Immigrants are like ISIS!: The myth and reality of libertarian populist Dave Brat

The man who defeated Eric Cantor is supposed to be a libertarian populist. Here's what that really means

Published May 20, 2015 4:59PM (EDT)

David Brat                 (AP/Steve Helber)
David Brat (AP/Steve Helber)

A little less than a year ago, Republican congressman and then-House Majority Leader Eric Cantor was defeated in his district’s GOP primary. His vanquisher was a little-funded and even lesser-known college professor by the name of Dave Brat, who won in part by portraying Cantor as a consummate Washington insider and a fake conservative.  And because the description was at least half-true, most people said something along the lines of Huh, how about that and continued on with their lives. (Eric Cantor’s allegedly being an awful person no doubt influenced the response, too.)

What most (not all) observers failed to appreciate at the time, though, was that another key element of Brat’s pitch was to slam Cantor for his views on the country’s immigration system — namely, his willingness to place comprehensive reform of it on the negotiating table. To Brat and many others on the far right, anything short of all-out opposition to comprehensive reform was tantamount to endorsing amnesty. And amnesty, like the kind Ronald Reagan supported and signed into law, was simply unacceptable. "It’s the most symbolic issue that captures the differences between me and Eric Cantor,” a victorious Brat said of immigration reform during an appearance on Fox News.

Brat’s defeat of Cantor was joyously received by many Tea Party-type Republicans, of course; but some left-leaning self-proclaimed populists — like Ralph Nader, for example — were fired up, too. However, these lefties were more excited by what Brat could be made to represent than by who he actually was or what he actually believed. They tended to ignore his pronouncements on immigration, seeing the libertarian-minded opponent of the 2008 bailouts as a fellow foe of Wall Street instead. But now that he’s been in Congress long enough to get his sea legs (and to start worrying about getting ousted himself) we’re starting to see what really makes this “libertarian populist” tick.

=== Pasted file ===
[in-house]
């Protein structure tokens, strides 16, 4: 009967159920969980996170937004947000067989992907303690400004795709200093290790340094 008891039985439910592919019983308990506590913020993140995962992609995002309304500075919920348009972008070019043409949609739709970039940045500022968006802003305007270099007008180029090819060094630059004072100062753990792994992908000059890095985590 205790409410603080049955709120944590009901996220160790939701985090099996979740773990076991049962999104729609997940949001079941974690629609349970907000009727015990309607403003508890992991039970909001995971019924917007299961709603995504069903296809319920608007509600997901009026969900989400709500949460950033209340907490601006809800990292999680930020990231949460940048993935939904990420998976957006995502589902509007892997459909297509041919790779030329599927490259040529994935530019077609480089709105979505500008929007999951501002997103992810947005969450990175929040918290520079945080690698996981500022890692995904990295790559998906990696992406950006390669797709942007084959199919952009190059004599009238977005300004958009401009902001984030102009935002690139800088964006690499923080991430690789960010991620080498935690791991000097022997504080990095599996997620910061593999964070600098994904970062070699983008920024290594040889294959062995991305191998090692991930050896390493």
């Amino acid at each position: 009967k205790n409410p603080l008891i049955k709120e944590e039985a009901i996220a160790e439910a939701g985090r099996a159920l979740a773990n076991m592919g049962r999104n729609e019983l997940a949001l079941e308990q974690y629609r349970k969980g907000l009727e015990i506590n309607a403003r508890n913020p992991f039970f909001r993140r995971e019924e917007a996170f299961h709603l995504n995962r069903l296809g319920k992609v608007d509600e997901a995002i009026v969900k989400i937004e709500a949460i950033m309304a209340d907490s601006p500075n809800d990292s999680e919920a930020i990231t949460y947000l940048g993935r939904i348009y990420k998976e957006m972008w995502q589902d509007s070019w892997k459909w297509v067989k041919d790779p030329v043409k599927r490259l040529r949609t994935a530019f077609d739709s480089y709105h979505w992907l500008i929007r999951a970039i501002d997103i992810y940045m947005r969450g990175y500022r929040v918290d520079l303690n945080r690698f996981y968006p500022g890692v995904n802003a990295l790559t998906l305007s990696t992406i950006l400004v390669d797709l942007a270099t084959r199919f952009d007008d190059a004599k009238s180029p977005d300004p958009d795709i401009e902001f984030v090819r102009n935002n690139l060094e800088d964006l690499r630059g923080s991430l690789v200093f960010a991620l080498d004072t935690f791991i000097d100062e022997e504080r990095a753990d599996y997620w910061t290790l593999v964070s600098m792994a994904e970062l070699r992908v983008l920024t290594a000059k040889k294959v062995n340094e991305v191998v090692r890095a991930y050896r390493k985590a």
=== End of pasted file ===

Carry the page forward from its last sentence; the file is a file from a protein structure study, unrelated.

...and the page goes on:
I hope you’re sitting down and are ready for a shock — because it turns out that it’s not fighting Wall Street; it’s fighting immigration. Actually, it’s not even that (though there’s little doubt about what Brat would do if a comprehensive reform bill were brought up for a vote). Because it turns out that Brat isn’t simply worried about comprehensive reform. He’s worried about immigrants, period. And he makes no exception for Dreamers (those who were brought into the country as children),  even if they love America so much that they want to serve in its armed forces. These folks, he says, might as well be agents of ISIS.

No, really, that’s what he said. During an appearance on a Virginia right-wing radio show last week, Brat shared the story of how he helped defeat an amendment to allow Dreamers to enlist. “I wanted to stand up and shout,” Brat said, referring to how he felt when the amendment’s supporters talked about the Dreamers’ patriotism. “I mean, ISIS is willing to serve in our military as well,” he added. According to Professor Brat, the proposal was reminiscent of nothing so much as the downfall of the Roman Empire: “[P]art of the reason Rome fell,” he explained, “is because they started hiring the barbarians … to be troops in their own army.”

I’ll cop to being temperamentally suspicious, but I’d like to think that when conservatives and liberals were chirping about Brat and his libertarian populism, this is not what they had in mind. Maybe they’d grant that, like many self-described libertarians, Brat’s views on immigration are contrary to what the guardians of the faith say they should be (which is extremely positive). And maybe they’d grant that Brat would have to make some compromises along the way and appeal to some of the GOP base’s worser angels. But for the supposed libertarian populist to reject not only immigration but willing, even eager assimilation? Oof.

Yet that’s exactly what Brat did — and in the most incendiary way he could imagine. In the real world, the real-life Dave Brat took an 18-year-old straight-A student who wants to enlist, but whose parents brought him into the country illegally when he was a toddler, and lumped him together with a murderous ISIS militant. In the real world, the real-life Dave Brat implied that Dreamers, like ISIS, are only interested in the military insofar as it’s their ticket in (which isn’t even true of ISIS, but whatever). In the real world, real-life Dave Brat has reduced a complex political issue into simple ethno-nationalist tribalism about as clearly and cleanly as you’re ever likely to see.

If you didn’t know any better, it’d be enough to make you wonder about whether Dave Brat is the populist libertarian we were promised. And if you’re of a more cynical persuasion, you might even go so far as to wonder whether this whole libertarian populism thing actually exists.

By Elias Isquith

Elias Isquith is a former Salon staff writer.

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